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We have been asked to perform a basic penetration test against an internal server. The server’s IP is 10.0.0.219.

The goal of this penetration test is to determine if there are any potential paths an attacker could take to compromise the system.

Note: Some of these services are not running on this box so we have faked some terminal interactions in this specific exercise. This is so you can experience how these commands would work in the real world.

Instructions

1.

Network Enumeration with Nmap

We’ll first start by performing some basic enumeration on the host using the following command:

nmap -sV 10.0.0.219

Note: Network enumeration is the process of obtaining information about a network. The command you will run will make Nmap perform a service scan to identify if a vulnerable service exists.

2.

Searching Databases with SearchSploit

Now that we have a list of running services from the terminal output, we’ll start searching through these services for potential exploits. Specifically, we want to look at vsftpd 2.3.4 which was on port 21.

To search through these services, we’ll use the tool SearchSploit.

To use SearchSploit and see a list of potential vulnerabilities to exploit, we’ll pass the service name and version to SearchSploit using the following command:

searchsploit "vsftpd 2.3.4"
3.

It appears as if we’ve found several potential exploits:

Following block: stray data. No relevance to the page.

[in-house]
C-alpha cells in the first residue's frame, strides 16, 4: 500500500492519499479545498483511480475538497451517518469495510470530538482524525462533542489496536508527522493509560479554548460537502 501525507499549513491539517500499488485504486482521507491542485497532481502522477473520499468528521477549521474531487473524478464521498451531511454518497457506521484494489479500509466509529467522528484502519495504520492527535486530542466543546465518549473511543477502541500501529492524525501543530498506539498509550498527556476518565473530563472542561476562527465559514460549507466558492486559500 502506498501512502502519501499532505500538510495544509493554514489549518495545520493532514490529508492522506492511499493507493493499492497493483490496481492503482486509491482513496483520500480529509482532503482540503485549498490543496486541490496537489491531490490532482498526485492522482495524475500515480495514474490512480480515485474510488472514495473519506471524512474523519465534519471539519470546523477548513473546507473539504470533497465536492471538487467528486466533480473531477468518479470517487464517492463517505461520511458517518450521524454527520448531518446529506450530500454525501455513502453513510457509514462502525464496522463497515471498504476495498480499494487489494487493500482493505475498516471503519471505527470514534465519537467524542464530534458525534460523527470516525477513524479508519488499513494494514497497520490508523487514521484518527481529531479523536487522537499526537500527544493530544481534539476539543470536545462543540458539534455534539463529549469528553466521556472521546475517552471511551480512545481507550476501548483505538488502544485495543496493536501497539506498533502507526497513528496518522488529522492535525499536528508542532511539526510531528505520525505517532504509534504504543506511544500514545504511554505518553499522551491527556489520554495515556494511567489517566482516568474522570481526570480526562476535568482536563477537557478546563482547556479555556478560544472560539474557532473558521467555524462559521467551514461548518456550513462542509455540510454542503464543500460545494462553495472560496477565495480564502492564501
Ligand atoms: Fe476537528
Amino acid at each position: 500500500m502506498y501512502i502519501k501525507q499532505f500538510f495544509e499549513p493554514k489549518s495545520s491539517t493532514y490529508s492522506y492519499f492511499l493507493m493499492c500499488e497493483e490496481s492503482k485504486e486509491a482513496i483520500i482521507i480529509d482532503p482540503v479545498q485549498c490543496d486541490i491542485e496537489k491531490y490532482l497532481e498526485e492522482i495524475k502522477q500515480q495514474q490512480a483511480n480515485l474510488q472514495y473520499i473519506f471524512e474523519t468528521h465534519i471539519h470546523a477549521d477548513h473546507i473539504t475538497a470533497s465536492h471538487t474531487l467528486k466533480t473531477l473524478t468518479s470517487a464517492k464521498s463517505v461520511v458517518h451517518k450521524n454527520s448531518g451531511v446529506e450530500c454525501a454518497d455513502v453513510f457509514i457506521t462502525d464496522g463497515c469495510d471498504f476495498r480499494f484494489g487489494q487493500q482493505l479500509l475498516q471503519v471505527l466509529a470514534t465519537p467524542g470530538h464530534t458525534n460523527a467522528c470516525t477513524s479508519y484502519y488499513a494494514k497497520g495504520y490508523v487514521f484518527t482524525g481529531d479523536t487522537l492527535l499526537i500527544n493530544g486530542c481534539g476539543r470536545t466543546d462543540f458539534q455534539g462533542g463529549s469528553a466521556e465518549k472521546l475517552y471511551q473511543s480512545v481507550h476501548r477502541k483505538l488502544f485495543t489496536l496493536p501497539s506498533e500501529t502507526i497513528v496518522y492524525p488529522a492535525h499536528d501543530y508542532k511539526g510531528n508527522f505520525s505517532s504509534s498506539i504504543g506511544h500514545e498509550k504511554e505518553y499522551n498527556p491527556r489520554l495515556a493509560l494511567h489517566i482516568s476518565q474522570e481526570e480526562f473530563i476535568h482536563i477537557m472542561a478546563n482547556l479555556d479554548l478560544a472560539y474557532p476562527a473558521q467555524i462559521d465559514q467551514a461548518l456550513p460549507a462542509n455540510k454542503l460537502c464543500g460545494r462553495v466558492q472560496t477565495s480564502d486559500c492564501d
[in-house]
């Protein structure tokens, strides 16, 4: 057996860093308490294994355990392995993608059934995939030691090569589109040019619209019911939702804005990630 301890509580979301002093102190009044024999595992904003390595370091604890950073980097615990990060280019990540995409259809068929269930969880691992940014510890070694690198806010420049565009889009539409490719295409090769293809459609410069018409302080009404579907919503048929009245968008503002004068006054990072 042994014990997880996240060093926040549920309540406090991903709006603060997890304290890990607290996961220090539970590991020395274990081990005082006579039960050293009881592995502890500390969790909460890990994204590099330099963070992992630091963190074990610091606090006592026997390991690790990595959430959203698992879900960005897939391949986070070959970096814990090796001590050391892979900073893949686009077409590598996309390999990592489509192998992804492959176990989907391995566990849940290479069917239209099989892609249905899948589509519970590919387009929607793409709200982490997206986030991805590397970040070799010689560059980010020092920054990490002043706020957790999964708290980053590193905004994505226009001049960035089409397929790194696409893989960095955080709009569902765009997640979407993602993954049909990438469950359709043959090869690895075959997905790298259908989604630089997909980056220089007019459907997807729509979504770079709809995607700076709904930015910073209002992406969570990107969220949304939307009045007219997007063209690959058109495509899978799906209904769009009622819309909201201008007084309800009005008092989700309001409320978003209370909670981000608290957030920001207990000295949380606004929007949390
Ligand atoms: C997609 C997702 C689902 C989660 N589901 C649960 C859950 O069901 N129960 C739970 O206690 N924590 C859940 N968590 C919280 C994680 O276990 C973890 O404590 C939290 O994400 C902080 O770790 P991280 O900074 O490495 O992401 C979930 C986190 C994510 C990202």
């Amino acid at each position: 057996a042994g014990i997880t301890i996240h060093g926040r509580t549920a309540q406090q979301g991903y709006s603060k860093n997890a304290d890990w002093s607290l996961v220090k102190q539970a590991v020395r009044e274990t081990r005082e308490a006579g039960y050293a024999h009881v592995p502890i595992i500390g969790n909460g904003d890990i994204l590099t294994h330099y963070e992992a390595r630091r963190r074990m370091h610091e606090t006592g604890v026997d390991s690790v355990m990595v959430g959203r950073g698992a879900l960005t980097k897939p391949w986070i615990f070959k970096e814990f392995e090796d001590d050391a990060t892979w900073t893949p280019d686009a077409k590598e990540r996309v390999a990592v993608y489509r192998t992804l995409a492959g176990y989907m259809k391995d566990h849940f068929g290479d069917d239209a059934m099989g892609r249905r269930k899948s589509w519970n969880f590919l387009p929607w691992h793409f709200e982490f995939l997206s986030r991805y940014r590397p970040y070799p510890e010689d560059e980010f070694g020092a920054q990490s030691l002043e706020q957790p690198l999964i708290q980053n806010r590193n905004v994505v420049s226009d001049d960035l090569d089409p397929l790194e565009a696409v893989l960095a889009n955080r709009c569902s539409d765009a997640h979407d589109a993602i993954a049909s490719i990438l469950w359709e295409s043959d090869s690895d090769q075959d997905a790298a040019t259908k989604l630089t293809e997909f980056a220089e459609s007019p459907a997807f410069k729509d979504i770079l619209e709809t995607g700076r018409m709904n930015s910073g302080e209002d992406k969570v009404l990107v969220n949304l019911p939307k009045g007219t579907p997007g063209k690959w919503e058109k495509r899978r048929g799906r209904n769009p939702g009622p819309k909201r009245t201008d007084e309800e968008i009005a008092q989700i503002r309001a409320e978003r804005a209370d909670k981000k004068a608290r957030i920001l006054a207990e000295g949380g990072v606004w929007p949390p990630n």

• vsftpd 2.3.4 - Backdoor Command Execution | unix/remote/49757.py
  • vsftpd 2.3.4 - Backdoor Command Execution (Metasploit) | unix/remote/17491.rb

Let’s look into the python file unix/remote/49757.py by inputting the following command into the terminal:

python3 /usr/share/exploitdb/exploits/unix/remote/49757.py

Note: We’re using python, version 3, to run the file path that searchsploit provided.

4.

Hm, we get an error. It looks like the python program needs up to input a host.

Let’s provide the code with our target: 10.0.0.219.

Type the following command into the terminal:

python3 /usr/share/exploitdb/exploits/unix/remote/49757.py 10.0.0.219
5.

Great, we’re in! Now, let’s see what user we’re running as by typing the following command into the terminal:

whoami

You’ll notice this says we’re root. That means we have elevated privileges after running this script. With elevated privileges, we are able to execute code remotely and gain access to sensitive information.

Note: whoami is a command-line tool that displays the username of the current user*

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